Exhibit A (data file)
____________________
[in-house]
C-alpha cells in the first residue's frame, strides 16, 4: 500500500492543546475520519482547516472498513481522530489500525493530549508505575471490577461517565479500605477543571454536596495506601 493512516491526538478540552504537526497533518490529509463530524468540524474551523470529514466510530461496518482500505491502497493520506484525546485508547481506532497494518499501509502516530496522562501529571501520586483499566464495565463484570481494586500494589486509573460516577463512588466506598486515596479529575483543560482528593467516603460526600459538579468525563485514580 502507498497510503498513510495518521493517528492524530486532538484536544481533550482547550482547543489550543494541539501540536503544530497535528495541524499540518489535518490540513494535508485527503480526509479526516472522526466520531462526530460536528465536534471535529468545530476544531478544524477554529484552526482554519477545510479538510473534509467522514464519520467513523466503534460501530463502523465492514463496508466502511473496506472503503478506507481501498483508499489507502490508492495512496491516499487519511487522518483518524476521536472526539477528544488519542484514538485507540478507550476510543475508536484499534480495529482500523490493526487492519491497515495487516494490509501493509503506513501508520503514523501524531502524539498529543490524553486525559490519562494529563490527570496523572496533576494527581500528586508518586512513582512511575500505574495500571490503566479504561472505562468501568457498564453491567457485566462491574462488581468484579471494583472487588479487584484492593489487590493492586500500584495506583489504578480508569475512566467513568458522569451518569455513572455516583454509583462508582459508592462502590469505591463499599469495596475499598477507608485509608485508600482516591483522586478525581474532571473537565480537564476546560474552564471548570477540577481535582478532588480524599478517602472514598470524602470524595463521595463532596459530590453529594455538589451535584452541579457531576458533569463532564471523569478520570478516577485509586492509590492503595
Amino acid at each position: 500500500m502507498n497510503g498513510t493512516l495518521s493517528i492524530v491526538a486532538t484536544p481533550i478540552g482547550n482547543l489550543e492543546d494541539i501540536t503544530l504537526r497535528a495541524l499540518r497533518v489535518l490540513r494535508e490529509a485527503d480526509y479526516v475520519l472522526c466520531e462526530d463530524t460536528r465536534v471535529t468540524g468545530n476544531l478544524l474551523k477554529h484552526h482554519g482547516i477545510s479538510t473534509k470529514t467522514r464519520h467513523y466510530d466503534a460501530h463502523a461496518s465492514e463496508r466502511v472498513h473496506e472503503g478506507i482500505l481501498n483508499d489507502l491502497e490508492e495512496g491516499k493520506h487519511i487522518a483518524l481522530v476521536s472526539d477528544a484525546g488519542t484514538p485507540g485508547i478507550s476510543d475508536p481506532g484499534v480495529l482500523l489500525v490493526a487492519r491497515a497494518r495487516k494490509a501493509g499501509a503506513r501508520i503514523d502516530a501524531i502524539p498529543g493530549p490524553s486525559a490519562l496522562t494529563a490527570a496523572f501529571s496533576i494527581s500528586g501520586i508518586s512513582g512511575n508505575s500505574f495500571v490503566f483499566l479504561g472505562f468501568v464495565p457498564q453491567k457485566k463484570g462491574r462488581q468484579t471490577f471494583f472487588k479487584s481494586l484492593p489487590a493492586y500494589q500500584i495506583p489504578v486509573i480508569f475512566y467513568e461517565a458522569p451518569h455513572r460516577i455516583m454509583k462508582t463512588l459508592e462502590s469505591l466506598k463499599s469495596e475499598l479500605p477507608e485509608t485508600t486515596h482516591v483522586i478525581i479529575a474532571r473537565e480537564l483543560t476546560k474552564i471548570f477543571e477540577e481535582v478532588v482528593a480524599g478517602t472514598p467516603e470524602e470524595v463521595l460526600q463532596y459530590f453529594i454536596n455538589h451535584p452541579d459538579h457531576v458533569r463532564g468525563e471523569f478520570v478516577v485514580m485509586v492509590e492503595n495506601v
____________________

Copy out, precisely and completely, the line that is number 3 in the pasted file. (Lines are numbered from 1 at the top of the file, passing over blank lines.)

Amino acid at each position: 500500500m502507498n497510503g498513510t493512516l495518521s493517528i492524530v491526538a486532538t484536544p481533550i478540552g482547550n482547543l489550543e492543546d494541539i501540536t503544530l504537526r497535528a495541524l499540518r497533518v489535518l490540513r494535508e490529509a485527503d480526509y479526516v475520519l472522526c466520531e462526530d463530524t460536528r465536534v471535529t468540524g468545530n476544531l478544524l474551523k477554529h484552526h482554519g482547516i477545510s479538510t473534509k470529514t467522514r464519520h467513523y466510530d466503534a460501530h463502523a461496518s465492514e463496508r466502511v472498513h473496506e472503503g478506507i482500505l481501498n483508499d489507502l491502497e490508492e495512496g491516499k493520506h487519511i487522518a483518524l481522530v476521536s472526539d477528544a484525546g488519542t484514538p485507540g485508547i478507550s476510543d475508536p481506532g484499534v480495529l482500523l489500525v490493526a487492519r491497515a497494518r495487516k494490509a501493509g499501509a503506513r501508520i503514523d502516530a501524531i502524539p498529543g493530549p490524553s486525559a490519562l496522562t494529563a490527570a496523572f501529571s496533576i494527581s500528586g501520586i508518586s512513582g512511575n508505575s500505574f495500571v490503566f483499566l479504561g472505562f468501568v464495565p457498564q453491567k457485566k463484570g462491574r462488581q468484579t471490577f471494583f472487588k479487584s481494586l484492593p489487590a493492586y500494589q500500584i495506583p489504578v486509573i480508569f475512566y467513568e461517565a458522569p451518569h455513572r460516577i455516583m454509583k462508582t463512588l459508592e462502590s469505591l466506598k463499599s469495596e475499598l479500605p477507608e485509608t485508600t486515596h482516591v483522586i478525581i479529575a474532571r473537565e480537564l483543560t476546560k474552564i471548570f477543571e477540577e481535582v478532588v482528593a480524599g478517602t472514598p467516603e470524602e470524595v463521595l460526600q463532596y459530590f453529594i454536596n455538589h451535584p452541579d459538579h457531576v458533569r463532564g468525563e471523569f478520570v478516577v485514580m485509586v492509590e492503595n495506601v